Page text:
IBM Corp. exceeded analysts' estimates in its fourth quarter Thursday, returning a profit of $2.3bn (£1.40bn), or $2.47 a share, on record sales of $25.1bn. IBM shares closed up 2 9/16 to a 52-week high of 197 1/16 ahead of the earnings report.
First Call consensus expected Big Blue to earn $2.45 a share in the quarter. The $25.1bn in sales represents a 6 percent jump versus the year-ago period when it raked in $2.09bn, or $2.11 a share, on sales of $23.7bn. For the year, IBM earned $6.3bn, or $6.57 a share, on record sales of $81.7bn, up from $6.1bn, or $6.01 a share, on sales of $78.5bn in 1997.
It's business as usual," said Bob Gutenstein, an analyst at Kalb, Voorhis. "For as big as it is, IBM has quickly and efficiently moved to capitalise on the emerging online economy." In the past three months, IBM shares have improved more than 67 percent, surging from $119 a share in October to near $200 a share this week. "We had a good quarter that capped a year of significant progress for us," said chief executive Lou Gerstner in a prepared release. "We showed particular strength in services and software, two areas of critical importance as our customers increasingly embrace e-business and network computing."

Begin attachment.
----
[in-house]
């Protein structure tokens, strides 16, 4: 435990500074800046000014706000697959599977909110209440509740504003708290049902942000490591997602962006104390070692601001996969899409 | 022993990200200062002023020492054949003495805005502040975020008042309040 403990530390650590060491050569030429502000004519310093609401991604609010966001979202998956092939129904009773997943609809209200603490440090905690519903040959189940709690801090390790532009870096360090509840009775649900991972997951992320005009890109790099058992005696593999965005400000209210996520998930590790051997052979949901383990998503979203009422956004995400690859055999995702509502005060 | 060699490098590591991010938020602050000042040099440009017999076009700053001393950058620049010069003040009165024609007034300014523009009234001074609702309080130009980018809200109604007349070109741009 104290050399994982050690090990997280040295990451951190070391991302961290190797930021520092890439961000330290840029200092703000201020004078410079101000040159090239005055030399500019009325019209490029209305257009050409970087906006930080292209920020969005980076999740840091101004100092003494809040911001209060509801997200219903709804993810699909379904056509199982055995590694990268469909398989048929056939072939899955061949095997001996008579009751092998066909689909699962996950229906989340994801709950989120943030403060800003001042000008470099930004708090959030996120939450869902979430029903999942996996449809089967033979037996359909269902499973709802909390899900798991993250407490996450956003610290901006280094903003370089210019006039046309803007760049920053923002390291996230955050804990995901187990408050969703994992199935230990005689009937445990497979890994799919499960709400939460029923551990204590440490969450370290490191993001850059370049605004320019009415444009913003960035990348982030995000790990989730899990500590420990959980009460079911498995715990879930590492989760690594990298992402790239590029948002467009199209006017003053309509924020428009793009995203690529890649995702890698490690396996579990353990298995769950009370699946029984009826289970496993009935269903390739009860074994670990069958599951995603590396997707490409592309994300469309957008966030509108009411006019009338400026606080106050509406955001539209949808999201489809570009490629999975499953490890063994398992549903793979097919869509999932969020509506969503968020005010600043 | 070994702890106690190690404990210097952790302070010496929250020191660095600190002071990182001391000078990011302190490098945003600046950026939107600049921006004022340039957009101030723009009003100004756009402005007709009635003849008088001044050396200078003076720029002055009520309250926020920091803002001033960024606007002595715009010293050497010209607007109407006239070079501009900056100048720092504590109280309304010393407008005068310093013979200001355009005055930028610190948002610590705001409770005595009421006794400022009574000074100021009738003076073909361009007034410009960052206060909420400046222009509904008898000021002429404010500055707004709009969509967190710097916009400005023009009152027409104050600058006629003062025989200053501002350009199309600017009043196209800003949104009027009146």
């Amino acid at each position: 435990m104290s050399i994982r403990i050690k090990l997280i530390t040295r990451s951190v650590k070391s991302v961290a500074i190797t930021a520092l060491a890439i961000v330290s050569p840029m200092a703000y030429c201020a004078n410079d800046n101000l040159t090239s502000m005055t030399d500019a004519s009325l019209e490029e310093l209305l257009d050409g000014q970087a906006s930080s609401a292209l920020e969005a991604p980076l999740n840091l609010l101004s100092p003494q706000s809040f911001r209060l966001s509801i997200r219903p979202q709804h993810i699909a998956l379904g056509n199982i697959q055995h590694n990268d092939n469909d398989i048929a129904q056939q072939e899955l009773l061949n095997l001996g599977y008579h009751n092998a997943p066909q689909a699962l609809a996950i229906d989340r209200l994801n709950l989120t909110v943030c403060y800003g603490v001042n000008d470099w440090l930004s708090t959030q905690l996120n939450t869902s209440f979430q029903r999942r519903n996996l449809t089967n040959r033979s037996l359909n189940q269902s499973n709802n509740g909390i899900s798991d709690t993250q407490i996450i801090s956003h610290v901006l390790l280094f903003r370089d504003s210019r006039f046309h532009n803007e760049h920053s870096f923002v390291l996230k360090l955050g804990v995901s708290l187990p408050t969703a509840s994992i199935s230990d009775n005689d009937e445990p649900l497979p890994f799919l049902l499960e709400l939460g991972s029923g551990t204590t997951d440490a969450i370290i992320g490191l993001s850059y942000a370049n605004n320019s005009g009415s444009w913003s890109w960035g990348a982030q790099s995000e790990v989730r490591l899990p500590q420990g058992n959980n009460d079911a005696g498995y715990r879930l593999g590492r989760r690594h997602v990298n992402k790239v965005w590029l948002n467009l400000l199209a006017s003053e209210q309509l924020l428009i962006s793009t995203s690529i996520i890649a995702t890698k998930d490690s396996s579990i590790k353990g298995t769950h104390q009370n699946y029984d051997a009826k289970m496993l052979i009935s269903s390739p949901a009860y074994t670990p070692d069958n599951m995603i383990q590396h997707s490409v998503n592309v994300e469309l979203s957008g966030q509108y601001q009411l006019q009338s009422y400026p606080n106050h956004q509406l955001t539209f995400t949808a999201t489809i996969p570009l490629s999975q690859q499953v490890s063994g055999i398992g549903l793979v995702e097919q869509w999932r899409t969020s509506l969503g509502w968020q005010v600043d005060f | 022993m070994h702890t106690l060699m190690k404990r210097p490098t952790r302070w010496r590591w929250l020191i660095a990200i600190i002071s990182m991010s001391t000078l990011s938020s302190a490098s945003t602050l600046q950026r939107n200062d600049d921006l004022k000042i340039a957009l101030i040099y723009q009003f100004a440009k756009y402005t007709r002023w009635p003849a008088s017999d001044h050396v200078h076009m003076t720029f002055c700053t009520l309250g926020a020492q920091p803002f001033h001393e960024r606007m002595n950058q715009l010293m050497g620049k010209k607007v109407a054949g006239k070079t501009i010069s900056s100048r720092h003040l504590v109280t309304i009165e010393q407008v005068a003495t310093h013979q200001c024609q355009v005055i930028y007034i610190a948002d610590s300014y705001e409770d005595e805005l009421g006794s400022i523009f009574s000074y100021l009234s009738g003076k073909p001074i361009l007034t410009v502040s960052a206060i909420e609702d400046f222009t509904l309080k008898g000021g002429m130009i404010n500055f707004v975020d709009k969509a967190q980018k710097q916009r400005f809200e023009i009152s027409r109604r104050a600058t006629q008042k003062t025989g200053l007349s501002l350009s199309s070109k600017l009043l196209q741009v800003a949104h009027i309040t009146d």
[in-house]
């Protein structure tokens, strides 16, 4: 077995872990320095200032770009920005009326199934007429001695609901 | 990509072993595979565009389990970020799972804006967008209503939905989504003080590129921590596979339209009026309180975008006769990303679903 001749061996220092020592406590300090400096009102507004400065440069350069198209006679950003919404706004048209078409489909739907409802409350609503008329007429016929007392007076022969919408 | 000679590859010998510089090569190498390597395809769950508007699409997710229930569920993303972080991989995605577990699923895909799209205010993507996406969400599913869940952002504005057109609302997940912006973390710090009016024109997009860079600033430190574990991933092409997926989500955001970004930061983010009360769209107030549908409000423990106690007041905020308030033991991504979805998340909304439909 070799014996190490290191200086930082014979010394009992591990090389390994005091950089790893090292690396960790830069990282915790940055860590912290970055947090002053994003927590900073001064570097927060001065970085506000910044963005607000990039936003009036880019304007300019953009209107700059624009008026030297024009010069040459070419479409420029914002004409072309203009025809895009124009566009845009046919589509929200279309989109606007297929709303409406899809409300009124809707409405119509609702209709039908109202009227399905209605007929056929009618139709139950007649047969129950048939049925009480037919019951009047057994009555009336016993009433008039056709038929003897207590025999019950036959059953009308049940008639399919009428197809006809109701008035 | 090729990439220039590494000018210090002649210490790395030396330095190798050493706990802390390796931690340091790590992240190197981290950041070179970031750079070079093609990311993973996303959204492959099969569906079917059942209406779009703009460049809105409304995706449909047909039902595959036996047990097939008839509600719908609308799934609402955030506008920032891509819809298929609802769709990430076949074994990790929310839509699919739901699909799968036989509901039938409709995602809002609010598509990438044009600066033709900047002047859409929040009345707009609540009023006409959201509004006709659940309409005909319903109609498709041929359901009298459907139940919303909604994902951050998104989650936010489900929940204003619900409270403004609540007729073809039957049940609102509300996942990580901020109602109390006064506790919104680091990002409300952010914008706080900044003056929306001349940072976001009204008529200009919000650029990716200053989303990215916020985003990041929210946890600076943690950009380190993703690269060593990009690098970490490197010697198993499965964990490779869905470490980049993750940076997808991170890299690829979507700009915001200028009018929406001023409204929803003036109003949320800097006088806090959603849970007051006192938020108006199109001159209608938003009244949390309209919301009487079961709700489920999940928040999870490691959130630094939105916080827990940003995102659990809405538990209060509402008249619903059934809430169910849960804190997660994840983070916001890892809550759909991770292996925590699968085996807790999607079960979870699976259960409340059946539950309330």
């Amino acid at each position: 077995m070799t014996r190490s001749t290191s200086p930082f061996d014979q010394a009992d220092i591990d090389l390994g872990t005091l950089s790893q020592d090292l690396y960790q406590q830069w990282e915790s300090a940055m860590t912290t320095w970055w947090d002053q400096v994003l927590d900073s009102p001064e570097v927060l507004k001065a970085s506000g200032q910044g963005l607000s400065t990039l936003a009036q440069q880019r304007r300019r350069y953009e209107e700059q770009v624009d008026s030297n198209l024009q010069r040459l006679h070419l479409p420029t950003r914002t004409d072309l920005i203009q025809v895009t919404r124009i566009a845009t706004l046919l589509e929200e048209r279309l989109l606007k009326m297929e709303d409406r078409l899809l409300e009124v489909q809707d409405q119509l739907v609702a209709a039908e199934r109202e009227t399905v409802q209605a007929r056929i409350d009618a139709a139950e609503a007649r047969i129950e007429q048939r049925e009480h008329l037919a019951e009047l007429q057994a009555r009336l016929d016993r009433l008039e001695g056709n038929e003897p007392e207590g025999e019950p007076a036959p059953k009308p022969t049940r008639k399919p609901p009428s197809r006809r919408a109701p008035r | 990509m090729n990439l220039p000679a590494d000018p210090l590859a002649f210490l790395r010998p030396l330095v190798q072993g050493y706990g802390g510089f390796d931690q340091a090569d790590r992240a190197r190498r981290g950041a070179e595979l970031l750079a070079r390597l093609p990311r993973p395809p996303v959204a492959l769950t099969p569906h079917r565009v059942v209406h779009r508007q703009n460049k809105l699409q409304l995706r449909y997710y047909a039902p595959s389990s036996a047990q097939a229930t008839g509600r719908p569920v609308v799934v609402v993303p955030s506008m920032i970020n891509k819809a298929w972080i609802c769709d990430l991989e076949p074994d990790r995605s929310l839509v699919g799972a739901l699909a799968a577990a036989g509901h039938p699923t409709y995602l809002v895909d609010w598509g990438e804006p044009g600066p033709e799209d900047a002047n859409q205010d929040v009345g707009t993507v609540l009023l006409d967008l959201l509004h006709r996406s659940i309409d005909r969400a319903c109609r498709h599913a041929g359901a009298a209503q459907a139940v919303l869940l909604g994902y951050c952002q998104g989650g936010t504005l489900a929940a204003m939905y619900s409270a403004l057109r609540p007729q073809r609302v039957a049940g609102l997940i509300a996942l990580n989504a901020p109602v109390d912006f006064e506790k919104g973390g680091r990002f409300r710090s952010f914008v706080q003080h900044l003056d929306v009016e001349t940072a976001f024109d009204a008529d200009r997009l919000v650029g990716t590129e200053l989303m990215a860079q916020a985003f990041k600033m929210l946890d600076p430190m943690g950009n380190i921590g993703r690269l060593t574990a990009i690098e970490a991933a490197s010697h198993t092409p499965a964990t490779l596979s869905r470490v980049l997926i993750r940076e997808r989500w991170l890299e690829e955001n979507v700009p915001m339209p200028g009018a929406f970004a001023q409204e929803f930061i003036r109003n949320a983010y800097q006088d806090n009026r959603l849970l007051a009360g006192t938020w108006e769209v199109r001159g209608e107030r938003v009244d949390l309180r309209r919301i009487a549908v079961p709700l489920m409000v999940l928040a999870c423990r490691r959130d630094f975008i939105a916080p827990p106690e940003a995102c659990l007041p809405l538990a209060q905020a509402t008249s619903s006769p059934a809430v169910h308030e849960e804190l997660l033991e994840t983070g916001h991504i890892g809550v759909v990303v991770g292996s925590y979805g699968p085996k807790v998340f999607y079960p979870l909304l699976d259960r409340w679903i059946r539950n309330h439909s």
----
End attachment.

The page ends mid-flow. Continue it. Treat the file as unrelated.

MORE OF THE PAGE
Despite the solid earnings, Gerstner complained that weakness in Asia and Latin America, ongoing softness in memory chip prices, and pricing pressures in the server industry hurt the company's bottom line. But even with global concerns and the Year 2000 problems ahead in 1999, CFO Douglas Maine said on a conference call that Big Blue was feeling good about itself and should meet expectations. "We are feeling pretty good about the company right now," said Maine. "There's a high customer satisfaction and a number of new products this year. We also have a lot of products coming." IBM's increased focus on services is paying huge dividends.
IBM said about 60 percent of its profits now come from global services and software. Geographically, North American sales represented $11.3bn of the quarter's total revenue followed by Europe/Middle East/Africa at $8.7bn and the Asia-Pacific region at $4.2bn. In the quarter, total hardware sales slipped 2 percent from the year-ago quarter to $11.3bn. Services revenue jumped to $7.1bn, a 20 percent gain over the year-ago quarter and software sales improved 9 percent to $4.1bn.
Most impressive, IBM's software business checked in with a gross profit margin of 75.2 percent, up more than 3 percent from last year. Its total gross profit margin, however, declined from 40.1 percent to 39 percent in the quarter. It also spent approximately $1.6bn on share repurchases in the fourth quarter. The average number of shares outstanding in the quarter was 919.8 million compared with 964.8 million during the same period of 1997.
Last quarter, IBM made $1.49bn, or $1.56 a share, on sales of $20bn. Its shares were trading at a 52-week low of 92 5/8 in March.
Nineteen of the 23 institutional investment firms following the stock rate it either a "buy" or "strong buy.